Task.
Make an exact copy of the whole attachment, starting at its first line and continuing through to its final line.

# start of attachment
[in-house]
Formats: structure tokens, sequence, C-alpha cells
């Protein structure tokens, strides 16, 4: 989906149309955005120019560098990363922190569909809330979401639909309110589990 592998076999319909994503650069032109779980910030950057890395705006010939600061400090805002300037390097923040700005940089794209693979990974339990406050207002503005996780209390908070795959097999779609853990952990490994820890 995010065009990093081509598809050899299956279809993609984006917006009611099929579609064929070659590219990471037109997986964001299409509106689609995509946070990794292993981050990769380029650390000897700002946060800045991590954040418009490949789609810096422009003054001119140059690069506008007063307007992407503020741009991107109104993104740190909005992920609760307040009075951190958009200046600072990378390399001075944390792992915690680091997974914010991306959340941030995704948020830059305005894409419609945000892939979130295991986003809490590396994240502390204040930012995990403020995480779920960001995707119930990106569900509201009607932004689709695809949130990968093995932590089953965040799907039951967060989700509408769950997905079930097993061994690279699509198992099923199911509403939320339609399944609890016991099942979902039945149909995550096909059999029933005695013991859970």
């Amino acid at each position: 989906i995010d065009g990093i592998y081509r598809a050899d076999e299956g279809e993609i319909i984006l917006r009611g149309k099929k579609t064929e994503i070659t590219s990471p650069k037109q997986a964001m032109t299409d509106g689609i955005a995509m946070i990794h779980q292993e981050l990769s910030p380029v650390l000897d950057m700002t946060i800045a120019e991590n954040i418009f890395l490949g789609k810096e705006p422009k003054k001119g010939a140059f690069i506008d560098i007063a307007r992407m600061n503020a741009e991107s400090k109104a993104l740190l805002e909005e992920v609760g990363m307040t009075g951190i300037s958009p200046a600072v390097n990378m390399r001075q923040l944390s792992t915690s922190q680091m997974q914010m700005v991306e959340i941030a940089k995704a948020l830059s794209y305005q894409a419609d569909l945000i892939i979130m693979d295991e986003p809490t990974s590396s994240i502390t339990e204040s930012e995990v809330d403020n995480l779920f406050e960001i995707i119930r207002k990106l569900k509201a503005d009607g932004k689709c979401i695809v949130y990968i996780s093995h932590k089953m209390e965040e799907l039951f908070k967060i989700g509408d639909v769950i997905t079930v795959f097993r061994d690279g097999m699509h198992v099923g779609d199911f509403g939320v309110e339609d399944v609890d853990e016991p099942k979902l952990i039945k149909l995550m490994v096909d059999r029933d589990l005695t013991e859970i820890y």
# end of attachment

[in-house]
Formats: structure tokens, sequence, C-alpha cells
């Protein structure tokens, strides 16, 4: 989906149309955005120019560098990363922190569909809330979401639909309110589990 592998076999319909994503650069032109779980910030950057890395705006010939600061400090805002300037390097923040700005940089794209693979990974339990406050207002503005996780209390908070795959097999779609853990952990490994820890 995010065009990093081509598809050899299956279809993609984006917006009611099929579609064929070659590219990471037109997986964001299409509106689609995509946070990794292993981050990769380029650390000897700002946060800045991590954040418009490949789609810096422009003054001119140059690069506008007063307007992407503020741009991107109104993104740190909005992920609760307040009075951190958009200046600072990378390399001075944390792992915690680091997974914010991306959340941030995704948020830059305005894409419609945000892939979130295991986003809490590396994240502390204040930012995990403020995480779920960001995707119930990106569900509201009607932004689709695809949130990968093995932590089953965040799907039951967060989700509408769950997905079930097993061994690279699509198992099923199911509403939320339609399944609890016991099942979902039945149909995550096909059999029933005695013991859970």
């Amino acid at each position: 989906i995010d065009g990093i592998y081509r598809a050899d076999e299956g279809e993609i319909i984006l917006r009611g149309k099929k579609t064929e994503i070659t590219s990471p650069k037109q997986a964001m032109t299409d509106g689609i955005a995509m946070i990794h779980q292993e981050l990769s910030p380029v650390l000897d950057m700002t946060i800045a120019e991590n954040i418009f890395l490949g789609k810096e705006p422009k003054k001119g010939a140059f690069i506008d560098i007063a307007r992407m600061n503020a741009e991107s400090k109104a993104l740190l805002e909005e992920v609760g990363m307040t009075g951190i300037s958009p200046a600072v390097n990378m390399r001075q923040l944390s792992t915690s922190q680091m997974q914010m700005v991306e959340i941030a940089k995704a948020l830059s794209y305005q894409a419609d569909l945000i892939i979130m693979d295991e986003p809490t990974s590396s994240i502390t339990e204040s930012e995990v809330d403020n995480l779920f406050e960001i995707i119930r207002k990106l569900k509201a503005d009607g932004k689709c979401i695809v949130y990968i996780s093995h932590k089953m209390e965040e799907l039951f908070k967060i989700g509408d639909v769950i997905t079930v795959f097993r061994d690279g097999m699509h198992v099923g779609d199911f509403g939320v309110e339609d399944v609890d853990e016991p099942k979902l952990i039945k149909l995550m490994v096909d059999r029933d589990l005695t013991e859970i820890y």